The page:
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1 Corinthians 11:3

    1 Corinthians 11:3 Translations

    King James Version (KJV)

    But I would have you know, that the head of every man is Christ; and the head of the woman is the man; and the head of Christ is God.

    American King James Version (AKJV)

    But I would have you know, that the head of every man is Christ; and the head of the woman is the man; and the head of Christ is God.

    American Standard Version (ASV)

    But I would have you know, that the head of every man is Christ; and the head of the woman is the man; and the head of Christ is God.

    Basic English Translation (BBE)

    But it is important for you to keep this fact in mind, that the head of every man is Christ; and the head of the woman is the man, and the head of Christ is God.

    Webster's Revision

    But I would have you know, that the head of every man is Christ; and the head of the woman is the man; and the head of Christ is God.

    World English Bible

    But I would have you know that the head of every man is Christ, and the head of the woman is the man, and the head of Christ is God.

    English Revised Version (ERV)

    But I would have you know, that the head of every man is Christ; and the head of the woman is the man; and the head of Christ is God.

    Clarke's Commentary on 1 Corinthians 11:3

    The head of every man is Christ - The apostle is speaking particularly of Christianity and its ordinances: Christ is the Head or Author of this religion; and is the creator, preserver, and Lord of every man. The man also is the lord or head of the woman; and the Head or Lord of Christ, as Mediator between God and man, is God the Father. Here is the order - God sends his Son Jesus Christ to redeem man; Christ comes and lays down his life for the world; every man who receives Christianity confesses that Jesus Christ is Lord, to the glory of God the Father; and every believing woman will acknowledge, according to Genesis 3:16, that God has placed her in a dependence on and subjection to the man. So far there is no difficulty in this passage.

    Barnes' Notes on 1 Corinthians 11:3

    But I would have you know - "I invite your attention particularly to the following considerations, in order to form a correct opinion on this subject." Paul does not at once answer the inquiry, and determine what ought to be done; but he invites their attention to a series of remarks on the subject, which led them to draw the conclusion which he wished to establish. The phrase here is designed to call the attention to the subject, like that used so often in the New Testament, "he that hath ears to hear, let him hear."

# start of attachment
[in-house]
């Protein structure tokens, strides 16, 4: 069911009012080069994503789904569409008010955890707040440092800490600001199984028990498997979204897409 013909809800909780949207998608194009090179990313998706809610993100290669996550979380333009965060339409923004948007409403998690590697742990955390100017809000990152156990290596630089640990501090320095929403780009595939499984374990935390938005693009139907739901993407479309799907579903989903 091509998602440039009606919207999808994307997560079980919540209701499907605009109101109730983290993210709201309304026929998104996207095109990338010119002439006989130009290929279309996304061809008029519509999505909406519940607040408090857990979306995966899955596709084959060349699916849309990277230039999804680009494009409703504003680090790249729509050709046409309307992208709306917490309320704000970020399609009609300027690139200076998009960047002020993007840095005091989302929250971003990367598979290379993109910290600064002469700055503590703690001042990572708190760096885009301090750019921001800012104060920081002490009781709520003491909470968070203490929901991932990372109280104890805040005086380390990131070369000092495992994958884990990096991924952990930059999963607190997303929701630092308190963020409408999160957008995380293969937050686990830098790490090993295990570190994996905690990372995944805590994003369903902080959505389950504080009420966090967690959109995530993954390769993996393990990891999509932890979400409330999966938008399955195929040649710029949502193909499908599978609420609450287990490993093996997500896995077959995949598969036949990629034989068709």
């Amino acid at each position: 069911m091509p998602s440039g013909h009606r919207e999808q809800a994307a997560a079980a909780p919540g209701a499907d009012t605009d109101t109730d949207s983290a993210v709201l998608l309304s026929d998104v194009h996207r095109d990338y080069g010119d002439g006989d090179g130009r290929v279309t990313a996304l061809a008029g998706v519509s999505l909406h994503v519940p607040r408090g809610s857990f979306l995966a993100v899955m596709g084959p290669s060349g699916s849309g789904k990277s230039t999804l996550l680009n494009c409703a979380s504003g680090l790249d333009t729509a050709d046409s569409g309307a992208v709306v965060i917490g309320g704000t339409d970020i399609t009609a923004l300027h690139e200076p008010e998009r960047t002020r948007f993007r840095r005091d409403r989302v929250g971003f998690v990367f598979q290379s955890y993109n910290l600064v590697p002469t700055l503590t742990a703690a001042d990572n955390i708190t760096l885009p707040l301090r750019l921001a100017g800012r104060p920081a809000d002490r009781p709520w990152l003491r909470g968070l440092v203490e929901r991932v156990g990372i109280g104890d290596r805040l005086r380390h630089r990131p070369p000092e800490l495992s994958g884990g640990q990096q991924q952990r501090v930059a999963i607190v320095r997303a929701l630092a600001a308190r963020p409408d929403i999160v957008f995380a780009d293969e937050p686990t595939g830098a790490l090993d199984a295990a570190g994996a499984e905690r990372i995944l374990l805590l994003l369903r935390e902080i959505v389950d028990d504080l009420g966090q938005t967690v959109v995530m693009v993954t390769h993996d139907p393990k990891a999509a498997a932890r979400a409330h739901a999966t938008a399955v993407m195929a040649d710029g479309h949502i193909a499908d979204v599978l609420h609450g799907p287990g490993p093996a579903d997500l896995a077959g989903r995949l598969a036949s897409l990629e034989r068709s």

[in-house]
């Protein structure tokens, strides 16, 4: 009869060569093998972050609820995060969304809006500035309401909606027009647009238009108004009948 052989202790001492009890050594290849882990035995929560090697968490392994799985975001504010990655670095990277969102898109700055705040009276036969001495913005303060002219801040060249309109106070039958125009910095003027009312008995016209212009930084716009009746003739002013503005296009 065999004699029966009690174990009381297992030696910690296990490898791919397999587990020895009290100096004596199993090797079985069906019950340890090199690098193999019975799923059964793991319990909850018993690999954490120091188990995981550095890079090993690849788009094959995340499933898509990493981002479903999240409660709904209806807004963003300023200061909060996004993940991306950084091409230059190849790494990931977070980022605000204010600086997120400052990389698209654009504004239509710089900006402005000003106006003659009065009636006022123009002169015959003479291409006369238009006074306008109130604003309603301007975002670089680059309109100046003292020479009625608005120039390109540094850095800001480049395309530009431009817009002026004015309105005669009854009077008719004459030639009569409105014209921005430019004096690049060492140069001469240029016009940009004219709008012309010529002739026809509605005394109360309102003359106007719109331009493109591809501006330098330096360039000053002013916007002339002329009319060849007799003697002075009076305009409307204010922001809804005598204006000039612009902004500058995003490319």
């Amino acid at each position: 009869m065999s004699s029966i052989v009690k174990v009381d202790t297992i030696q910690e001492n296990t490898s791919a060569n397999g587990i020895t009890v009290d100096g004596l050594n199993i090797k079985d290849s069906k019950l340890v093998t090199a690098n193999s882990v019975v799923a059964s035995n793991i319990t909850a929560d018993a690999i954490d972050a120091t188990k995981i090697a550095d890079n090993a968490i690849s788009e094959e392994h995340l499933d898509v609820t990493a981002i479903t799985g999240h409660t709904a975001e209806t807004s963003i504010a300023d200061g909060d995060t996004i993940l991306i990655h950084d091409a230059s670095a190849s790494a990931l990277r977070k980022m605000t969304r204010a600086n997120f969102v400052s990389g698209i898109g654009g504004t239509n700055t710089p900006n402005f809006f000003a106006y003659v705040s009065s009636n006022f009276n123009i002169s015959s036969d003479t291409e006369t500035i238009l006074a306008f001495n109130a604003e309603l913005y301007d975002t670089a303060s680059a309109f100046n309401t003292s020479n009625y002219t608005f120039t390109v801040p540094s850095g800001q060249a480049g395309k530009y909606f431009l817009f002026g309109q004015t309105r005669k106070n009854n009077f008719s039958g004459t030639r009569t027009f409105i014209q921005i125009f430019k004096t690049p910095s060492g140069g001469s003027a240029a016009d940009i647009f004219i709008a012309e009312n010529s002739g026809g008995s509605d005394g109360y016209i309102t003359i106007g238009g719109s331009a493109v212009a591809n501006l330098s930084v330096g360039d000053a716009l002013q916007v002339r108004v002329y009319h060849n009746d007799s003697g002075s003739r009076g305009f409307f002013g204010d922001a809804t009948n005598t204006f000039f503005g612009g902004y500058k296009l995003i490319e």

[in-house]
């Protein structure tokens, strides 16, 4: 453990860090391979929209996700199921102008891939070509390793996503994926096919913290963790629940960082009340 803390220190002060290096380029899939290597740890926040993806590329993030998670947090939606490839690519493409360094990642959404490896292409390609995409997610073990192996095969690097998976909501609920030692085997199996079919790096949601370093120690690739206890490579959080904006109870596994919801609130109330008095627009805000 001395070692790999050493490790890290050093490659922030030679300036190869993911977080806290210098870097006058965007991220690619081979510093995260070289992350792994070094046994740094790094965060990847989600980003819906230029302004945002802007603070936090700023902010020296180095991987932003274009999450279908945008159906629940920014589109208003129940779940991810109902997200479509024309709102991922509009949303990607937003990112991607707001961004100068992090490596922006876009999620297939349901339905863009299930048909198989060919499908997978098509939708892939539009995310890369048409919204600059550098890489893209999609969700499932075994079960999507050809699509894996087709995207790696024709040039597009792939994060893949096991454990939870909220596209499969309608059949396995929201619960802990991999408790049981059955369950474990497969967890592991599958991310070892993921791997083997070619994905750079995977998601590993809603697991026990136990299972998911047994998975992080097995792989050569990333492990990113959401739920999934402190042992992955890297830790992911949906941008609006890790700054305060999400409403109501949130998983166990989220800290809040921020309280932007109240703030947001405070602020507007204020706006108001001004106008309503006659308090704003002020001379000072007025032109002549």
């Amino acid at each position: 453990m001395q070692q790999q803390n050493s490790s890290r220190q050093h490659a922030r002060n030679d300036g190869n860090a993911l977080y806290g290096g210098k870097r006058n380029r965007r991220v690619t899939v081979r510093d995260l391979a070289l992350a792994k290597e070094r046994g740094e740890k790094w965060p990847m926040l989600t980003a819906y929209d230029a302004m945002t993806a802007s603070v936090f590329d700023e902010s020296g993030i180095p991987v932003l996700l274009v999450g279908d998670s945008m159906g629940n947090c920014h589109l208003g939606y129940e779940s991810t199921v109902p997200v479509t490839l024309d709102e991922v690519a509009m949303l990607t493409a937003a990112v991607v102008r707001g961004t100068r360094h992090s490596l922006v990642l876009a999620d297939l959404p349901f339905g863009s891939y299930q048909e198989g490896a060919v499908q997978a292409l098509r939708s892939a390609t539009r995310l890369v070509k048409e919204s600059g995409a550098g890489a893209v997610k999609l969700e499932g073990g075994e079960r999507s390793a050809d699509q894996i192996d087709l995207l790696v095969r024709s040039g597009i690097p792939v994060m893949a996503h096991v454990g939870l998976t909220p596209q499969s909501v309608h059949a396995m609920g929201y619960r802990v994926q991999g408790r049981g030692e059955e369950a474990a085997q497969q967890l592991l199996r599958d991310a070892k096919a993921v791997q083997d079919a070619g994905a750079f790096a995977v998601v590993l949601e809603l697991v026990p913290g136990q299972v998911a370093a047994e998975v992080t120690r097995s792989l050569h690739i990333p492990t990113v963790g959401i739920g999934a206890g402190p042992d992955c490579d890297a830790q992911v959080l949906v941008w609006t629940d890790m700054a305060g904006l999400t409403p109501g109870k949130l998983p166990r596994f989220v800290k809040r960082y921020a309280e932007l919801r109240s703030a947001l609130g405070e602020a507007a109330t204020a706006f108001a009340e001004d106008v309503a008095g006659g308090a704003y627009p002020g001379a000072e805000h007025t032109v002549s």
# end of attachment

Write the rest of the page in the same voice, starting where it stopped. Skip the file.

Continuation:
That the head ... - The word "head," in the Scriptures, is designed often to denote "master, ruler, chief." The word ראשׁ ro'sh is often thus used in the Old Testament; see Numbers 17:3; Numbers 25:15; Deuteronomy 28:13, Deuteronomy 28:44; Judges 10:18; Judges 11:8, Judges 11:11; 1 Samuel 15:17; 2 Samuel 22:44. In the New Testament the word is used in the sense of Lord, ruler, chief, in Ephesians 1:22; Ephesians 4:15; Ephesians 5:23; Colossians 2:10. Here it means that Christ is the ruler, director, or Lord of the Christian man. This truth was to be regarded in all their feelings and arrangements, and was never to be forgotten. Every Christian should recollect the relation in which he stands to him, as one that is suited to produce the strictest decorum, and a steady sense of subordination.

    Of every man - Every Christian. All acknowledge Christ as their Ruler and Master. They are subject to him; and in all proper ways recognize their subordination to him.

    And the head of the woman is the man - The sense is, she is subordinate to him, and in all circumstances - in her demeanor, her dress, her conversation, in public and in the family circle - should recognize her subordination to him. The particular thing here referred to is, that if the woman is inspired, and speaks or prays in public, she should by no means lay aside the usual and proper symbols of her subordination. The danger was, that those who were under the influence of inspiration would regard themselves as freed from the necessity of recognising that, and would lay aside the "veil," the usual and appropriate symbol of their occupying a rank inferior to the man. This was often done in the temples of the pagan deities by the priestesses, and it would appear also that it had been done by Christian females in the churches.

    And the head of Christ is God - Christ, as Mediator, has consented to assume a subordinate rank, and to recognize God the Father as superior in office. Hence, he was obedient in all things as a Son; he submitted to the arrangement required in redemption; he always recognized his subordinate rank as Mediator, and always regarded God as the supreme Ruler, even in the matter of redemption. The sense is, that Christ, throughout his entire work, regarded himself as occupying a subordinate station to the Father; and that it was proper from his example to recognize the propriety of rank and station everywhere.

    Wesley's Notes on 1 Corinthians 11:3

    11:3 I would have you know - He does not seem to have given them any order before concerning this. The head of every man - Particularly every believer. Is Christ, and the head of Christ is God - Christ, as he is Mediator, acts in all things subordinately to his Father. But we can no more infer that they are not of the same divine nature, because God is said to be the head of Christ, than that man and woman are not of the same human nature, because the man is said to be the head of the woman.